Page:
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Chi Rho Reflection for the Week of December 3, 2006

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  • Adam DeBaugh
    Chi Rho Reflection for the Week of December 3, 2006 ********** As one of the on-going ministries of Chi Rho Press, here is a selection from our book of daily
    Message 1 of 1 , Dec 2, 2006
      Chi Rho Reflection for the Week of December 3, 2006


      As one of the on-going ministries of Chi Rho
      Press, here is a selection from our book of daily
      devotions, "Living as the Beloved: One Day at a
      Time," by the Rev. Dr. Sandra Bochonok.

      Please read the Scripture passage and Dr. Bochonok's
      meditation. We hope you will be blessed.

      Thank you for forwarding this to your friends.

      Solved by Walking

      "But they who wait for the Lord shall renew their
      they shall mount up with wings like eagles,
      they shall run and not be weary,
      they shall walk and not faint."
      Isaiah 40:31

      Walking is good for our souls. Many walk for love
      and wisdom. A local hospice program owns a large
      portable labyrinth and calls their ministry, "walking
      the trail of wisdom." By facilitating a number of my
      own labyrinth walks and retreats, I have learned
      walking helps us break old patterns of thinking,
      doing, and being. Walking helps us honor body and
      spirit. Everything instructs as we slow down and
      see, listen, taste, feel, pause, and grow.

      Walking helps release hurtful and negative feelings.
      Walking is known as the perfect total-body exercise.
      Here are four great reasons to walk: it brightens
      your mood; it strengthens your body; it energizes
      your mind; it burns calories (Fenton, Mark and the
      Editors. "Walking: The New Walker's Logbook," p.
      67). Oprah Winfrey has often said, "I've been
      through every diet under the sun, and I can tell
      you that getting up, getting out, and walking is
      always the first goal."

      Age-old wisdom reveals that aging people who remain
      active maintain the vigor and strength of someone
      ten to fifteen years younger. I looked at a walking
      journal the other day, and it specifically mentioned
      that we use more of our body's 650 muscles and 208
      bones when we walk, than when we run. Walking also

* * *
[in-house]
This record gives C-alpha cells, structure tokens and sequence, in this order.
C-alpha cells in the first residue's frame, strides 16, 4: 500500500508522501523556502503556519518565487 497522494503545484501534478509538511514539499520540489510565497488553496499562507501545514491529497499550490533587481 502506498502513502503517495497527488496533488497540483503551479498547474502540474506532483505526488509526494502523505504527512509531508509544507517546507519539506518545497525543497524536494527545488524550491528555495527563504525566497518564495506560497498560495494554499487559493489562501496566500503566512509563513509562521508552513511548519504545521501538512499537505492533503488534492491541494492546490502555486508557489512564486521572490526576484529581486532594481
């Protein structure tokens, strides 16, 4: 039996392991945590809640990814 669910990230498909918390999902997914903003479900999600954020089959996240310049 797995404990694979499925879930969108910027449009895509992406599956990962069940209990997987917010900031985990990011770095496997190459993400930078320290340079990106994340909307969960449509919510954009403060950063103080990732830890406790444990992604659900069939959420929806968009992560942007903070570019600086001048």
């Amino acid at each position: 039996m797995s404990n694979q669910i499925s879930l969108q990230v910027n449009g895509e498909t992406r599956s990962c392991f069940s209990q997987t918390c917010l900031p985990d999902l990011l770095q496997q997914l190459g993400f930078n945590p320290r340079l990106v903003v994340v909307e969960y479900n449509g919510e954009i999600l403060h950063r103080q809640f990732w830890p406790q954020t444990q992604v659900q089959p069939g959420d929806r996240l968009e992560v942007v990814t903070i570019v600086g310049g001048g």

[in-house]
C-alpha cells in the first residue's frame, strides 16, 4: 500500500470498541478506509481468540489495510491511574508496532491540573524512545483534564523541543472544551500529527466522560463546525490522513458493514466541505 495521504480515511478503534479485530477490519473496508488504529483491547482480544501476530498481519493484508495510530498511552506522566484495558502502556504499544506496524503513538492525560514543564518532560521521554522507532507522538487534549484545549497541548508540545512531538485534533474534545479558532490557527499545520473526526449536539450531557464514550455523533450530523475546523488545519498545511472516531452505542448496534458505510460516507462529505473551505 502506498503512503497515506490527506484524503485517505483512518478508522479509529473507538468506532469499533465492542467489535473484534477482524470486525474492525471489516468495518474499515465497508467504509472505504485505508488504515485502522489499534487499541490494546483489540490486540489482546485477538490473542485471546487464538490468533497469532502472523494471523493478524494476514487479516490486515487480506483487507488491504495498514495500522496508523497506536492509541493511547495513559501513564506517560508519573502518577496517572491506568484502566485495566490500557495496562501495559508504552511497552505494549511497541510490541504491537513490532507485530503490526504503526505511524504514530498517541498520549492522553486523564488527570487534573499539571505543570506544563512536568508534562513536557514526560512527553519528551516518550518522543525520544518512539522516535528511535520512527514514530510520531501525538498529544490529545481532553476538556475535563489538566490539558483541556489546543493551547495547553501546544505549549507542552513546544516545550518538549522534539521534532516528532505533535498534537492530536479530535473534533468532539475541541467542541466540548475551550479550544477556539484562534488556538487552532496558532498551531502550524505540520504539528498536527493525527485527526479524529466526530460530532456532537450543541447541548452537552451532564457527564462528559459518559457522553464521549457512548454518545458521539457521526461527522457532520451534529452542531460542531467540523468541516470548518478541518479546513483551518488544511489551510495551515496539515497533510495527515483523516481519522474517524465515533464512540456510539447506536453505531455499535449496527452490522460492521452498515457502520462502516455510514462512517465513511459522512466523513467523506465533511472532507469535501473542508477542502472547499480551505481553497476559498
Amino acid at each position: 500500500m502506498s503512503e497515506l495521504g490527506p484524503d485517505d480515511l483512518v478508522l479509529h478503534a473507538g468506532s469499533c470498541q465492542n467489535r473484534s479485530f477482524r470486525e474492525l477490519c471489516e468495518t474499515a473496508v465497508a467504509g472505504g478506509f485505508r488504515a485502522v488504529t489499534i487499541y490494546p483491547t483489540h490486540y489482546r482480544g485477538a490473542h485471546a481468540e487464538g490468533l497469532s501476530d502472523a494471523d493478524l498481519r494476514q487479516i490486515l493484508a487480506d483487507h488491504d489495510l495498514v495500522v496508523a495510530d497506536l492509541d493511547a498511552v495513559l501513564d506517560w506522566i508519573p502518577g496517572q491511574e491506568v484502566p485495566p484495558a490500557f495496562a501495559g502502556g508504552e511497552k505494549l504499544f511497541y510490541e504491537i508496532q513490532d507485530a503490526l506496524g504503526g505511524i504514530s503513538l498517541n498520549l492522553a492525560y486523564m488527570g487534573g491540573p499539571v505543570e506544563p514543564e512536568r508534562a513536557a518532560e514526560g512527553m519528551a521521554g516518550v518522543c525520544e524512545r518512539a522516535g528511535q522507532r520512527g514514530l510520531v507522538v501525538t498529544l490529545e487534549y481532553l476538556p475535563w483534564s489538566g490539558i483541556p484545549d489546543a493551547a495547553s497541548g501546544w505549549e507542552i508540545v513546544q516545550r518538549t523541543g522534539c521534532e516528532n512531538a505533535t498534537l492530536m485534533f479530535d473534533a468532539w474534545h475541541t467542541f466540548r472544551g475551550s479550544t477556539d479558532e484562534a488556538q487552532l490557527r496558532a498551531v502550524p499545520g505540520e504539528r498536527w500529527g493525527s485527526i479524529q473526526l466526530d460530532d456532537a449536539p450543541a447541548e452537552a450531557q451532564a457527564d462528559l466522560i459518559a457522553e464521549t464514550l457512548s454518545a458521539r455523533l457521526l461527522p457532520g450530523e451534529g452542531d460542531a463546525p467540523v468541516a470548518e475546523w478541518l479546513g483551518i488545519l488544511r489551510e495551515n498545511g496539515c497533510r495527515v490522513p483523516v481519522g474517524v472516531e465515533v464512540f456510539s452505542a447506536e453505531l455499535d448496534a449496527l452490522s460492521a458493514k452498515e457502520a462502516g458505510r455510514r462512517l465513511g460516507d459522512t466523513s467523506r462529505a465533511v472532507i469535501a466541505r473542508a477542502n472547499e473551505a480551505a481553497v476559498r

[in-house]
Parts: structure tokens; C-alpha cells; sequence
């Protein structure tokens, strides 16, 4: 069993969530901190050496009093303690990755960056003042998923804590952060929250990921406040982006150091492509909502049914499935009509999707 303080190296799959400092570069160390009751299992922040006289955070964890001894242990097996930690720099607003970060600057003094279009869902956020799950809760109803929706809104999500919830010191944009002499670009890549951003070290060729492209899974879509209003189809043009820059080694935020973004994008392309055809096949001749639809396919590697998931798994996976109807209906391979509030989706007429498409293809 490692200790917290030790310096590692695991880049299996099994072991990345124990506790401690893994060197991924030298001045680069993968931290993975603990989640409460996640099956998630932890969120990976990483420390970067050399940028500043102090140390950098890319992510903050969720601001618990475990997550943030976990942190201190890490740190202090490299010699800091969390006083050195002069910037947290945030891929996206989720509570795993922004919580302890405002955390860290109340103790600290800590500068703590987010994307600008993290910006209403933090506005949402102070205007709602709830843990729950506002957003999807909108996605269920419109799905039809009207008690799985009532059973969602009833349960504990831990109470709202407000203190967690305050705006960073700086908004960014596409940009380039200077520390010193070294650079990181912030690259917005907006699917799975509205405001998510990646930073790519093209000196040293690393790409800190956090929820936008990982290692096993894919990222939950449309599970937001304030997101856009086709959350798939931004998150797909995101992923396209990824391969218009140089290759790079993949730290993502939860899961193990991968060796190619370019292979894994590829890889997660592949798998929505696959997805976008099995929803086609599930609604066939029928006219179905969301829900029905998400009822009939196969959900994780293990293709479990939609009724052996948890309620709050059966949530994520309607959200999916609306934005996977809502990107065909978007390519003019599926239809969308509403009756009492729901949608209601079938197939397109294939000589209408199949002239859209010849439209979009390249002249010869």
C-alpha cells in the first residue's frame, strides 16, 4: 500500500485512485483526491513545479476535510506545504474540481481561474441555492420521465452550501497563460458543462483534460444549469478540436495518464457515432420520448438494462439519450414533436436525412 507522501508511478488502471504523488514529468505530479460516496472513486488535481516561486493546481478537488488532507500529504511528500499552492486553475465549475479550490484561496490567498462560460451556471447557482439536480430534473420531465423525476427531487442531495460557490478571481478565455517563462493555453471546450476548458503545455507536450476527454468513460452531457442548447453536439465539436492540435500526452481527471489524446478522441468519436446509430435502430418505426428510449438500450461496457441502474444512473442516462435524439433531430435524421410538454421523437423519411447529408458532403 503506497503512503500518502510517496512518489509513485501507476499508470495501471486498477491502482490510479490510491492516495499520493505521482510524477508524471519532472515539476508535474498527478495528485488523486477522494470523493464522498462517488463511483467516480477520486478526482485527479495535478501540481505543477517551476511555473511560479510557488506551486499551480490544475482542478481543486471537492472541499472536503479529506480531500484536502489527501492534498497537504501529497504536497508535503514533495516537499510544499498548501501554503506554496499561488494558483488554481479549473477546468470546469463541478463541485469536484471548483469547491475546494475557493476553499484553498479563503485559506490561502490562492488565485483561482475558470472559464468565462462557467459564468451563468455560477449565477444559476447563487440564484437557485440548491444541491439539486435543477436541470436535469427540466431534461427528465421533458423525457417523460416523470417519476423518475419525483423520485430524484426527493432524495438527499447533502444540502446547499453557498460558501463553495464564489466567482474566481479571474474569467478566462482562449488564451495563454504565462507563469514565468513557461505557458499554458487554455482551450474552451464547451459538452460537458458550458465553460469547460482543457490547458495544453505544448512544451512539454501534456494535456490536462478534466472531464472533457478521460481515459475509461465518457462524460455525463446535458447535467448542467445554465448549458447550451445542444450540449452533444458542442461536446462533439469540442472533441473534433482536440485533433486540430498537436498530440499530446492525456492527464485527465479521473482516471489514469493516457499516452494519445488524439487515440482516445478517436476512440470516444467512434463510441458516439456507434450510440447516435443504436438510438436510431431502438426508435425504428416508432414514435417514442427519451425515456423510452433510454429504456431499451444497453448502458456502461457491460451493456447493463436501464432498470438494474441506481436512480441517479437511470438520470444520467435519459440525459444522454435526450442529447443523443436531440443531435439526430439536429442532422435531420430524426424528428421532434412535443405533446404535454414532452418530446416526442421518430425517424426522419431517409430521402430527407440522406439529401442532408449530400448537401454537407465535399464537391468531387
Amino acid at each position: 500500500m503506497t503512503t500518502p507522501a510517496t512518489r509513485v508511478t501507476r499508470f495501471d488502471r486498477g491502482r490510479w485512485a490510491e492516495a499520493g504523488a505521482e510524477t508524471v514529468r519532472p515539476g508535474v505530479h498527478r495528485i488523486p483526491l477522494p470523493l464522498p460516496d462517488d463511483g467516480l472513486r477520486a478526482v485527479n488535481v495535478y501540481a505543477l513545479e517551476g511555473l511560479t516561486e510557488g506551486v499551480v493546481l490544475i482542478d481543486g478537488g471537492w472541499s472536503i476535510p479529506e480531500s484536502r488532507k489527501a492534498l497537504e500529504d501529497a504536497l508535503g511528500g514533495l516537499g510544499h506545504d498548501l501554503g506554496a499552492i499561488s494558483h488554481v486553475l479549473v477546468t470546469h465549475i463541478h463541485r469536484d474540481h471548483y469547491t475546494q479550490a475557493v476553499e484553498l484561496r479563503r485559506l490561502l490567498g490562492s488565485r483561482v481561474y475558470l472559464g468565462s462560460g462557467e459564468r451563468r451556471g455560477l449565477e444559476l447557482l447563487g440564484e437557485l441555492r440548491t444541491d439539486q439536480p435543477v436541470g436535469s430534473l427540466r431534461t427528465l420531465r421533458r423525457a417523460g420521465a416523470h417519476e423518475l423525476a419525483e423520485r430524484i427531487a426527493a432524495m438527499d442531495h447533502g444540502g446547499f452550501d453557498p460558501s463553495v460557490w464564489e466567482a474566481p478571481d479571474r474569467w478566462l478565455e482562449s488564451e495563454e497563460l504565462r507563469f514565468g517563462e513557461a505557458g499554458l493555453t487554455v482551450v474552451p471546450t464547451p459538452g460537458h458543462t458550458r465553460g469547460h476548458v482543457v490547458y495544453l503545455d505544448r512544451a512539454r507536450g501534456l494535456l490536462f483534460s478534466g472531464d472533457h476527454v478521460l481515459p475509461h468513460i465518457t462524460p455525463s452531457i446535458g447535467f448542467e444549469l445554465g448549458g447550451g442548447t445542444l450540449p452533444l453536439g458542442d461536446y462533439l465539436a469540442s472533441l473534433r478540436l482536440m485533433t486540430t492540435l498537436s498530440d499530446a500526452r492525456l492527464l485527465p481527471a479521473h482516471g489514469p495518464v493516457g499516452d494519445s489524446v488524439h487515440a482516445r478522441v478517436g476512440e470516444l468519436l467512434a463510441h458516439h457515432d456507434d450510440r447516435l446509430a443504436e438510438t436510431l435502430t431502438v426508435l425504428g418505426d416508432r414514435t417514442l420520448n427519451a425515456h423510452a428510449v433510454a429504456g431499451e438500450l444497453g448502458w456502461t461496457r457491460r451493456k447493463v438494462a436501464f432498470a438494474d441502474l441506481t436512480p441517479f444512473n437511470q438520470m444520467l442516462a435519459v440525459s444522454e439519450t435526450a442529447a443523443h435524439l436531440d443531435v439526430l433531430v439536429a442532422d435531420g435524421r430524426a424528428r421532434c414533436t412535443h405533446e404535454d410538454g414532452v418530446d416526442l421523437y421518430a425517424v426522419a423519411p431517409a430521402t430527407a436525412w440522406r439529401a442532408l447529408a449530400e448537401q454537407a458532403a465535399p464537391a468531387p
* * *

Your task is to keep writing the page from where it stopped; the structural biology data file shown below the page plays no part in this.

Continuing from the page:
helps prevent osteoporosis (age-related bone loss).

      Step by step, we can breathe peace with every step.
      By breathing a little slower and deeper, we enjoy
      placing one step in front of the other. People
      walk for all kinds of reasons. We walk for peace,
      justice, civil rights, health and wellness, and
      many other social causes. We walk and talk, walk
      and meditate. We walk for our physical health,
      so why not walk for our spiritual health?

      The venerable Thich Nhat Hanh reminds us that
      "everything depends on our steps. We struggle
      in our mind and body, and don't touch the peace
      and joy that are available right now the blue
      sky, the green leaves, the eyes of our beloved"
      (Hanh, Thich Nhat. "The Long Road Turns to Joy,"
      p. 5). He calls us to be deeply mindful and in
      touch with the present moment. Our understanding
      of what is going on will deepen, and we can begin
      to be filled with acceptance, joy, peace, and love.
      Thich Nhat Hanh encourages everyone to begin to
      practice walking meditation. Because it might
      be new, we may feel unbalanced, like a baby
      learning to walk. He says this, "Follow your
      breathing, dwell mindfully on your steps, and
      soon you will find your balance. Visualize a
      tiger walking slowly, and you will find that
      your steps become as majestic as his" (Ibid., p.

      Walk and find strength with God.

      God, help us build our strength by walking,
      walking with You. Amen.

      Grace and peace,

      Chi Rho Press

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